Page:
Rating: 4 out of 5.

The clock is ticking when a distressed young man calls an LGBT suicide hotline – but there is more to his story in the suspense-filled drama Crisis Hotline.

It’s a film cleverly written and directed by Mark Schwab. The story begins where it ends and tells the caller’s story and why he has contacted the hotline on that particular night.

Simon (a very good Corey Jackson) is in his first-week volunteering at the hotline office and not much has happened. But one night a young caller, sounding very distressed, threatens to kill himself. So Simon gets the caller to tell his story and the events that have led up to this very disturbing call.

Danny the caller (Christian Gabriel), who is from the Midwest, is new to the big city, trying to find his feet, with a dull job and a very small apartment. Soon enough he meets sexy, hot and fun Kyle (Pano Tsaklas), who on the surface appears to have it all: a great apartment, a sexy smile and hot body, and a great job managing websites for a gay couple who have a voracious appetite for sex and all things dark.

Soon enough Kyle introduces Danny to his bosses Curtis and Lance (Mike Mizwicki and August Browning). Danny then finds out more about Kyle’s line of work and what he really needs to do to keep his job and apartment. But Danny eventually gets drawn, unwittingly, into their dark games, with Kyle setting him up, which ultimately leads to the hotline call. And throughout the call, the suspense builds and builds and the story gets darker and darker until the shattering, and totally unexpected, finale.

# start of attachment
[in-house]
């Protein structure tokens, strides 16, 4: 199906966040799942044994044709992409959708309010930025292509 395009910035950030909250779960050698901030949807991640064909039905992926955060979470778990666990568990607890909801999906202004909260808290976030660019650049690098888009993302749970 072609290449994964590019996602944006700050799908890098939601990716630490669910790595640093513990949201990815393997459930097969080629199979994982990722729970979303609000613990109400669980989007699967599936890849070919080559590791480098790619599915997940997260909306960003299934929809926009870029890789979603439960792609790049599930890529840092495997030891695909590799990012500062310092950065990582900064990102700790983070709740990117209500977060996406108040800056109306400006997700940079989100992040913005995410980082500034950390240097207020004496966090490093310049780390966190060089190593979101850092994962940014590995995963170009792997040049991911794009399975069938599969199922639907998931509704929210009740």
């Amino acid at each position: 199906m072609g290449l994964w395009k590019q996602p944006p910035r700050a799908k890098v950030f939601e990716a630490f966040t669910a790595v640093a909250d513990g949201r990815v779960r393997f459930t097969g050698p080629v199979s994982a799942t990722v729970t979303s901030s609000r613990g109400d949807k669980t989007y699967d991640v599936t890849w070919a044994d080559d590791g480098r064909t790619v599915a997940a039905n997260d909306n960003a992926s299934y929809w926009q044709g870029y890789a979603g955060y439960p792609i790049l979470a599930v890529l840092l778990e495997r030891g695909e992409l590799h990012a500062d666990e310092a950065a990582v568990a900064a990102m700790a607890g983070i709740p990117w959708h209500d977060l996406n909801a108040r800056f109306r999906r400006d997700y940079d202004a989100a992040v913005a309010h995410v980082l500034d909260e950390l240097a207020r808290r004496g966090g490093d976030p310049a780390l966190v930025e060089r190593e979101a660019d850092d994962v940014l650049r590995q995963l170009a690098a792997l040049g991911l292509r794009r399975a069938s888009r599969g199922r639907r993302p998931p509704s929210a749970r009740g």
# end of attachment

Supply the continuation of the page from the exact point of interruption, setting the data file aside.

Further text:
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Schwab, who also produced, has a keen eye for suspense and drama and gets great mileage from his cast. While Gabriel doesn’t quite live up to his role and seems to be sleepwalking through the film, Tsaklas owns the movie with his looks, charm, and relative ease in his complicated role as an on-the-surface good and loyal boyfriend but with a dark and dangerous streak. Mizwicki and Browning are okay, but Jackson brings much to the film as it’s his pivotal role that holds the film together.

He’s actually fantastic.

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Crisis Hotline throws social media, sex, love, lust, voyeurism and the dark web into one big mixing bowl to make an eerie, clever, dark, very sexy and fun film.

Now available in the UK through Dekkoo.com

About the author: Tim Baros
Tim Baros writes film and theatre articles/ reviews for Pride Life and The American magazines and websites, as well as for Hereisthecity.com, Blu-RayDefinition.com and TheGayUK.com. He has also written for In Touch and TNT Magazines, SquareMile.com and LatinoLife.co.uk. He is a voting member for the UK Regional Critics Circle and the Gay & Lesbian Entertainment Critics Association (GALECA – of which he is the UK representative). In addition, he has produced and directed two films: The Shirt and Rex Melville Desire: The Musical.